Far Cry 4

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Far Cry 4 review
Johnathan Irwin


A new coat of paint

A New Coat Of Paint

I'm just going to lay this out in the open since I know it's the answer for the question everyone is asking. Yes, Far Cry 4 is very much like Far Cry 3. However, Far Cry 3 was a very good game so this is far from a bad thing. What reason is there then to look into Far Cry 4? Several, as a matter of fact. Far Cry 4 takes us out of the warm tropics and far away from pirates and mercenaries to take on something far more sinister, in a much more enthralling setting.

Welcome To Kyrat!

The game starts off innocently enough as protagonist Ajay Ghale returns to his country of birth, Kyrat, situated in the isolated expanses of the Himalayas. The reason for his return is to fulfill the last wish of his mother, to take her ashes to be with Lakshmana. What should've been a simple journey to his mother's final resting place quickly takes a turn, as he is confronted by the king of Kyrat himself, Pagan Min. This little slice of paradise is anything but, as is quickly made clear when Ajay finds himself at the center of a civil war between Pagan Min's army and the Golden Path, a rebel group which Ajay's father once led.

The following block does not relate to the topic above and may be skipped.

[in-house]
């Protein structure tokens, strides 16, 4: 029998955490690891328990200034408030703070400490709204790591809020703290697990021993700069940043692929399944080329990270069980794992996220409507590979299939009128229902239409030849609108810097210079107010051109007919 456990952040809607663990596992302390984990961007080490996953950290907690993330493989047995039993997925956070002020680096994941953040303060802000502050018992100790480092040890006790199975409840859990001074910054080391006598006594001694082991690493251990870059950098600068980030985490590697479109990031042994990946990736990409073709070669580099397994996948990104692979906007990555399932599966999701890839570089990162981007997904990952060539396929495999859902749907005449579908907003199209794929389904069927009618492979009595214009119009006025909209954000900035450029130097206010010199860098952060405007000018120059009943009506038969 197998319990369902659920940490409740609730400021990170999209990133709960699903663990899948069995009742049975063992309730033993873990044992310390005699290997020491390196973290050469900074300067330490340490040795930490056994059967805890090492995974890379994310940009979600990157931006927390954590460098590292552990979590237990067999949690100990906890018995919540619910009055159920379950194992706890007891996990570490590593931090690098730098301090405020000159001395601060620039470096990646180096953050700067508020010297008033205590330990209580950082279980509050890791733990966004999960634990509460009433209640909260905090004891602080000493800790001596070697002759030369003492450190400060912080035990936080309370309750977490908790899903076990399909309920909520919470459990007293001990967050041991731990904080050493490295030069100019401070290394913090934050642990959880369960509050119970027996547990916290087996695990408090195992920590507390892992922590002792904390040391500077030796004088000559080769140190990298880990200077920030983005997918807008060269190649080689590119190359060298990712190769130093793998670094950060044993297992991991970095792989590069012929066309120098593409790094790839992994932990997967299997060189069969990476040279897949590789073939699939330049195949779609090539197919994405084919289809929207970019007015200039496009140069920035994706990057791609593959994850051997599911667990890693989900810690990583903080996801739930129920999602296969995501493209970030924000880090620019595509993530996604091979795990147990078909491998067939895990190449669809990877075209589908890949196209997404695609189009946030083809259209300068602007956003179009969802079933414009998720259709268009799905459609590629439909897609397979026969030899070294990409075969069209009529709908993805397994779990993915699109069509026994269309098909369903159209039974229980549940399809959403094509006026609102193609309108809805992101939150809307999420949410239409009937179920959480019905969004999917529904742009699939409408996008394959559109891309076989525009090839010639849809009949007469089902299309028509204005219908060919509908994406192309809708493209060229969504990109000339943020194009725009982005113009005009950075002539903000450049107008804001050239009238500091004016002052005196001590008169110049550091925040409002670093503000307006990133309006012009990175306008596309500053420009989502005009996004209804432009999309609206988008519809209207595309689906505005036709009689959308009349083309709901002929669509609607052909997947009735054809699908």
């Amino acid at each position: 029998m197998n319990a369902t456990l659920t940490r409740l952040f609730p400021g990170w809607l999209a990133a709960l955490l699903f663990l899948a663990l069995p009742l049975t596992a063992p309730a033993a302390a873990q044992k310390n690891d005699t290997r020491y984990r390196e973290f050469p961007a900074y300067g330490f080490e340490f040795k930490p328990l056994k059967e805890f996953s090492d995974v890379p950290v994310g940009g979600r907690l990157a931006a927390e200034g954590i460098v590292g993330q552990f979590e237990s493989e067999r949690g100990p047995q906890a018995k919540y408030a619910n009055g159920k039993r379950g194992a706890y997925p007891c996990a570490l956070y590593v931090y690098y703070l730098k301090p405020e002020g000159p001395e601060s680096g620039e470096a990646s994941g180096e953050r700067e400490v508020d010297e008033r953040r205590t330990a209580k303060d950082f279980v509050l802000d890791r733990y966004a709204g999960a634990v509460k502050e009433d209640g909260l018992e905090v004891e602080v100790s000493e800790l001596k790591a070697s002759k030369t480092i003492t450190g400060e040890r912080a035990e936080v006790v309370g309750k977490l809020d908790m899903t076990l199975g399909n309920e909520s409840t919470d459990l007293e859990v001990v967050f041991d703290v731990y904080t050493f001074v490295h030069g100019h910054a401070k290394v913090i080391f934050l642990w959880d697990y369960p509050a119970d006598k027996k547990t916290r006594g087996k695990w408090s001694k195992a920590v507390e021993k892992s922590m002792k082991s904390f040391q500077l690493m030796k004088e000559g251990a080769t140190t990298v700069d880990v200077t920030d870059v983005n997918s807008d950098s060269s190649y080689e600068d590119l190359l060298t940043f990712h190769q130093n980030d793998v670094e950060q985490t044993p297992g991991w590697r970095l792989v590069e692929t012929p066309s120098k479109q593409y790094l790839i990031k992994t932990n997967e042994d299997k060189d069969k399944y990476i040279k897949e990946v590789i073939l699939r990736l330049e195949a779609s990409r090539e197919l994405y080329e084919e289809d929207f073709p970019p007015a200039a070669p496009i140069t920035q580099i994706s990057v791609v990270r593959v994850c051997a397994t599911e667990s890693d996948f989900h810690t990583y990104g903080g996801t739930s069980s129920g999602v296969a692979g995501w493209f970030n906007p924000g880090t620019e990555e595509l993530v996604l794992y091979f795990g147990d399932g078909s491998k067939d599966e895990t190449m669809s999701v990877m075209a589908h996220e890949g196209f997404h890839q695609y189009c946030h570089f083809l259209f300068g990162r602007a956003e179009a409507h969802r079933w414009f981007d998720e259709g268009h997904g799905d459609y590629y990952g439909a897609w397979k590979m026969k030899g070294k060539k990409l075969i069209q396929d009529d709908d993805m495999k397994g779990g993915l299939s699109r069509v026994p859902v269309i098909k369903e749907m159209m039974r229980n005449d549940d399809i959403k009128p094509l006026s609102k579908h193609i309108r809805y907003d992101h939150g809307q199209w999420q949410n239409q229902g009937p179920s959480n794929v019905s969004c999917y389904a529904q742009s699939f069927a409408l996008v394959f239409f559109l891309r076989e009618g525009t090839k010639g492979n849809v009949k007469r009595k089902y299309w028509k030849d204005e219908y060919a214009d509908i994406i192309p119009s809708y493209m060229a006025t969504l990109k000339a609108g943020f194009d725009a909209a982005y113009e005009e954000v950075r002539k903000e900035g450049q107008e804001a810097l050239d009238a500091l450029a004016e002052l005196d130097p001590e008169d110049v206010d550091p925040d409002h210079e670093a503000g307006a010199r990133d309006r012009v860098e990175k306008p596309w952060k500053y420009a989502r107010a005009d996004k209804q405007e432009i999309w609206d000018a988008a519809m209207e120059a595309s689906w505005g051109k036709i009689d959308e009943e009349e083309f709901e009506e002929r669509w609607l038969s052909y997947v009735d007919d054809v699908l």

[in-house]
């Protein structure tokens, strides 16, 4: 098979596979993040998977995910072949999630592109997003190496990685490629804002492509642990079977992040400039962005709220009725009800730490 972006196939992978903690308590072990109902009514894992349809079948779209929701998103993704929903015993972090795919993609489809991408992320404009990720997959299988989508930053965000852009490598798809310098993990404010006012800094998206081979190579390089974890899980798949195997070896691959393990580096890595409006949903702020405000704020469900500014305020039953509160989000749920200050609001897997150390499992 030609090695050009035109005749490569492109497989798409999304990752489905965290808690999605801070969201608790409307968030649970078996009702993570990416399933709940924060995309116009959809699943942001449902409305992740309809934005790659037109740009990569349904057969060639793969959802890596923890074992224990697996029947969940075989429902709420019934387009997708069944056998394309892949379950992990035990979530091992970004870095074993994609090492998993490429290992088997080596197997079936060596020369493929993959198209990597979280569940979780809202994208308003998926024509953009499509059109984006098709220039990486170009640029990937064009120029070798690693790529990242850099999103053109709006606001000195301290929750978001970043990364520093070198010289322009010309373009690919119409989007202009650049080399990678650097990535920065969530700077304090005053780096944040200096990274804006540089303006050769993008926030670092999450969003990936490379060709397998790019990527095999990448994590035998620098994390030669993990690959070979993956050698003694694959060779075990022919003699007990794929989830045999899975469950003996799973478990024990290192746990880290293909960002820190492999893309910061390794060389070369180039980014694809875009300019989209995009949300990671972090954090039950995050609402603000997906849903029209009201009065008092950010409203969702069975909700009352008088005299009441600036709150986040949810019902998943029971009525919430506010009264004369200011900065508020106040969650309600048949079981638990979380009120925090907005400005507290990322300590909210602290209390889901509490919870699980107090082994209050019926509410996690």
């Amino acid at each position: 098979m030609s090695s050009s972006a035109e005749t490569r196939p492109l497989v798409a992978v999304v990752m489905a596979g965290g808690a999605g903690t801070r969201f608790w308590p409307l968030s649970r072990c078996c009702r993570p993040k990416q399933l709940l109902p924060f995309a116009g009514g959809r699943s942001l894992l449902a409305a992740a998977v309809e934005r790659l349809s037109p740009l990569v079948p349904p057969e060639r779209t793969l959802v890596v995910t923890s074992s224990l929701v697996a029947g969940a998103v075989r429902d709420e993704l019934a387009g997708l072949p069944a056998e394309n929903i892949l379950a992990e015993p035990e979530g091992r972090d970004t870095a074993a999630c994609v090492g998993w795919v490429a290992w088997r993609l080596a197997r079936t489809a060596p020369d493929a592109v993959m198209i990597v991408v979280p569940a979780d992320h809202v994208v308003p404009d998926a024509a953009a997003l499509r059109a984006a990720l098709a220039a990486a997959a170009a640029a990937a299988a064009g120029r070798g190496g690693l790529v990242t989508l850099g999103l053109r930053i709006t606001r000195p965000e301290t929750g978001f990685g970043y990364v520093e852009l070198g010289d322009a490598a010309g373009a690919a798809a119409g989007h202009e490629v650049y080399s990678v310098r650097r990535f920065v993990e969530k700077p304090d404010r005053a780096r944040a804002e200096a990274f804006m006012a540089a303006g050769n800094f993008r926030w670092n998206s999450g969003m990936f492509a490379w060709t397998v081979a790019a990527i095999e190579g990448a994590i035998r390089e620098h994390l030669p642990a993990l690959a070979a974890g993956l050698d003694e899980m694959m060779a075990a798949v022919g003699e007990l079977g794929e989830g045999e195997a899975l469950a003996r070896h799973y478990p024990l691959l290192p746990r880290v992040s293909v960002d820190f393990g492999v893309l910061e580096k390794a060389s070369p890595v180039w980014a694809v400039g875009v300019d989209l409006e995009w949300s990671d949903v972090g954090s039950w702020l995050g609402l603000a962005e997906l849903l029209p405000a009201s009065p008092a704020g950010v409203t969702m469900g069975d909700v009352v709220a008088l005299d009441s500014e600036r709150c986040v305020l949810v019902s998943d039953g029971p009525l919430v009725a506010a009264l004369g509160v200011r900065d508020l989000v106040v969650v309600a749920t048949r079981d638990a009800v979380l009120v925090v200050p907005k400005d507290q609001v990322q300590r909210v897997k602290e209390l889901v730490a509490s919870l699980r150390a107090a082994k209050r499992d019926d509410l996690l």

The story for the most part sets itself up far better than in the previous title, giving the player more choices that impact the story as well as more interesting characters to interact with. Everyone remembers Vaas Montenegro, but do you remember anyone else from the Far Cry 3 character list? Most players would remember Citra and Vaas at most with very few of the rest of the large cast actually being memorable at all. I found this to be much different this time around. The main cast themselves are portrayed mostly in a convincing light that shows the two sides of the same coin. Though it boils down to good and evil, some of the characters at times at least are able to come across in a morally gray area which is often where the choices you can make in the story follow close behind.

The most notable character however is Pagan Min. Despite being seen about the same amount as Vaas, Pagan is a much different flavor of crazy that is much more involved in the overall story arc. Rather than mostly hearing about him through hushed whispers of fear, Min will often try to talk to you sometimes dealing with idle chit chat and other times giving threats under the guise of advice. In a sense, he is also disconnected from Kyrat as well and though it does impact his role in the story somewhat negatively it does lend itself to the careless and cruel king of a character he is supposed to be.

Though the story is overall an improvement this time around, there are often times much like the predecessor where many of the campaign missions feel forced. Sometimes I found myself asking what exactly a mission would do to further the story along, and often it was unanswered and I just waited until the next mission. The characters may have been improved, along with the story, but it is still the weakest aspect of the game. Luckily, the gameplay more than makes up for that.


fun score


A more visually appealing and alive setting, mostly better characters, the same gameplay we came to love from Far Cry 3 with some improvements.


Bow and Arrow still majorly overpowered, almost too similar in many aspects.